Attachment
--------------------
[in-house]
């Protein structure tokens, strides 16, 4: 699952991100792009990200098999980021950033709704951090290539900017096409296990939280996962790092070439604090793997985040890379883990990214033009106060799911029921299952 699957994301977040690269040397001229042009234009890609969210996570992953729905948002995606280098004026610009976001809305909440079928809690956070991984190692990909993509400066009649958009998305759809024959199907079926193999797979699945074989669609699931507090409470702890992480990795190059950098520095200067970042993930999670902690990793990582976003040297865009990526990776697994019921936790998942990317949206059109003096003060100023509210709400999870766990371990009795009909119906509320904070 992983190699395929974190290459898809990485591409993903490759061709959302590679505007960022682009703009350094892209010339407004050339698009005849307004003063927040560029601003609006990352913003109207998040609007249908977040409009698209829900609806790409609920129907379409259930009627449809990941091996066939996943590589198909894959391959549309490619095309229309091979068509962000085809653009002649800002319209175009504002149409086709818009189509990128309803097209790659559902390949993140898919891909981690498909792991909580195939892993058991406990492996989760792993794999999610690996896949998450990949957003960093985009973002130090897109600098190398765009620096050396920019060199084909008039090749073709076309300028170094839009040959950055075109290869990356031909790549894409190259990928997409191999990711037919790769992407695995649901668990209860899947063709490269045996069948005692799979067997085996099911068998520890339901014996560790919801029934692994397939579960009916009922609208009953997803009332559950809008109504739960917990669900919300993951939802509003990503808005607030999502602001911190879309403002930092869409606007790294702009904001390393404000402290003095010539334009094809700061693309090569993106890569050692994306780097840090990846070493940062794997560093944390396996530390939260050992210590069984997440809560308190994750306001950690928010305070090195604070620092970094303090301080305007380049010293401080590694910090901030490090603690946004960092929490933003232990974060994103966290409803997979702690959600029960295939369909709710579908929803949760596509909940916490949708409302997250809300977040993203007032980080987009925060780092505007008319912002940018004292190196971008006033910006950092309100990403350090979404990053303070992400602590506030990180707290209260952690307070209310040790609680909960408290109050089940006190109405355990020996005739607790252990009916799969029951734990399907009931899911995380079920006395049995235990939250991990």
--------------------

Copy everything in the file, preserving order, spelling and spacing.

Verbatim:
[in-house]
């Protein structure tokens, strides 16, 4: 699952991100792009990200098999980021950033709704951090290539900017096409296990939280996962790092070439604090793997985040890379883990990214033009106060799911029921299952 699957994301977040690269040397001229042009234009890609969210996570992953729905948002995606280098004026610009976001809305909440079928809690956070991984190692990909993509400066009649958009998305759809024959199907079926193999797979699945074989669609699931507090409470702890992480990795190059950098520095200067970042993930999670902690990793990582976003040297865009990526990776697994019921936790998942990317949206059109003096003060100023509210709400999870766990371990009795009909119906509320904070 992983190699395929974190290459898809990485591409993903490759061709959302590679505007960022682009703009350094892209010339407004050339698009005849307004003063927040560029601003609006990352913003109207998040609007249908977040409009698209829900609806790409609920129907379409259930009627449809990941091996066939996943590589198909894959391959549309490619095309229309091979068509962000085809653009002649800002319209175009504002149409086709818009189509990128309803097209790659559902390949993140898919891909981690498909792991909580195939892993058991406990492996989760792993794999999610690996896949998450990949957003960093985009973002130090897109600098190398765009620096050396920019060199084909008039090749073709076309300028170094839009040959950055075109290869990356031909790549894409190259990928997409191999990711037919790769992407695995649901668990209860899947063709490269045996069948005692799979067997085996099911068998520890339901014996560790919801029934692994397939579960009916009922609208009953997803009332559950809008109504739960917990669900919300993951939802509003990503808005607030999502602001911190879309403002930092869409606007790294702009904001390393404000402290003095010539334009094809700061693309090569993106890569050692994306780097840090990846070493940062794997560093944390396996530390939260050992210590069984997440809560308190994750306001950690928010305070090195604070620092970094303090301080305007380049010293401080590694910090901030490090603690946004960092929490933003232990974060994103966290409803997979702690959600029960295939369909709710579908929803949760596509909940916490949708409302997250809300977040993203007032980080987009925060780092505007008319912002940018004292190196971008006033910006950092309100990403350090979404990053303070992400602590506030990180707290209260952690307070209310040790609680909960408290109050089940006190109405355990020996005739607790252990009916799969029951734990399907009931899911995380079920006395049995235990939250991990």